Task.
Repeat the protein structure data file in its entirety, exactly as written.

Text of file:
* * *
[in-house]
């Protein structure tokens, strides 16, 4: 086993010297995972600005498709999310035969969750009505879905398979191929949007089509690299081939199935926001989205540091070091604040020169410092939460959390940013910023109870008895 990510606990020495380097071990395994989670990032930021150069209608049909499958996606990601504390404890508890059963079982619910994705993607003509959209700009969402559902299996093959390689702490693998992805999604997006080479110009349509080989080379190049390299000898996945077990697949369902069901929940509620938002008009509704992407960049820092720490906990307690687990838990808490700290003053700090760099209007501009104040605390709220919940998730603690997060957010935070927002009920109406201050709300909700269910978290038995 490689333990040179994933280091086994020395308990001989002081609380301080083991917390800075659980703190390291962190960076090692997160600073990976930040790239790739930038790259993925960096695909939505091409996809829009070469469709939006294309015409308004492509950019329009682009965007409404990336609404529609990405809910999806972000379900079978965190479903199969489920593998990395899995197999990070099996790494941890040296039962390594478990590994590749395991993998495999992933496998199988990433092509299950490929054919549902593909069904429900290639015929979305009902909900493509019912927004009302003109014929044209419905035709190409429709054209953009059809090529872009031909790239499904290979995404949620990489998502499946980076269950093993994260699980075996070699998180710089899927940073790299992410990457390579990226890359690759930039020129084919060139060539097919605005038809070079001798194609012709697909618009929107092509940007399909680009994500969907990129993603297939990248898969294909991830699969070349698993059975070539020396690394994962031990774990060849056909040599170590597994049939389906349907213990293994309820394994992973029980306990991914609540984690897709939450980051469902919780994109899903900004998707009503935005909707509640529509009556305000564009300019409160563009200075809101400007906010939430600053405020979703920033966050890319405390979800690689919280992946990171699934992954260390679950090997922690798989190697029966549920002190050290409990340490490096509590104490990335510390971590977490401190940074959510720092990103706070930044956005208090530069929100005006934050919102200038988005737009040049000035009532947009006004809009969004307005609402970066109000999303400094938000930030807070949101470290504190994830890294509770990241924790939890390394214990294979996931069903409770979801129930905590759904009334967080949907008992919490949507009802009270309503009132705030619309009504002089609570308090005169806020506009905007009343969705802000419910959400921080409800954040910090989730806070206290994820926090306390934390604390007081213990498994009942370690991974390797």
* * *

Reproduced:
[in-house]
């Protein structure tokens, strides 16, 4: 086993010297995972600005498709999310035969969750009505879905398979191929949007089509690299081939199935926001989205540091070091604040020169410092939460959390940013910023109870008895 990510606990020495380097071990395994989670990032930021150069209608049909499958996606990601504390404890508890059963079982619910994705993607003509959209700009969402559902299996093959390689702490693998992805999604997006080479110009349509080989080379190049390299000898996945077990697949369902069901929940509620938002008009509704992407960049820092720490906990307690687990838990808490700290003053700090760099209007501009104040605390709220919940998730603690997060957010935070927002009920109406201050709300909700269910978290038995 490689333990040179994933280091086994020395308990001989002081609380301080083991917390800075659980703190390291962190960076090692997160600073990976930040790239790739930038790259993925960096695909939505091409996809829009070469469709939006294309015409308004492509950019329009682009965007409404990336609404529609990405809910999806972000379900079978965190479903199969489920593998990395899995197999990070099996790494941890040296039962390594478990590994590749395991993998495999992933496998199988990433092509299950490929054919549902593909069904429900290639015929979305009902909900493509019912927004009302003109014929044209419905035709190409429709054209953009059809090529872009031909790239499904290979995404949620990489998502499946980076269950093993994260699980075996070699998180710089899927940073790299992410990457390579990226890359690759930039020129084919060139060539097919605005038809070079001798194609012709697909618009929107092509940007399909680009994500969907990129993603297939990248898969294909991830699969070349698993059975070539020396690394994962031990774990060849056909040599170590597994049939389906349907213990293994309820394994992973029980306990991914609540984690897709939450980051469902919780994109899903900004998707009503935005909707509640529509009556305000564009300019409160563009200075809101400007906010939430600053405020979703920033966050890319405390979800690689919280992946990171699934992954260390679950090997922690798989190697029966549920002190050290409990340490490096509590104490990335510390971590977490401190940074959510720092990103706070930044956005208090530069929100005006934050919102200038988005737009040049000035009532947009006004809009969004307005609402970066109000999303400094938000930030807070949101470290504190994830890294509770990241924790939890390394214990294979996931069903409770979801129930905590759904009334967080949907008992919490949507009802009270309503009132705030619309009504002089609570308090005169806020506009905007009343969705802000419910959400921080409800954040910090989730806070206290994820926090306390934390604390007081213990498994009942370690991974390797």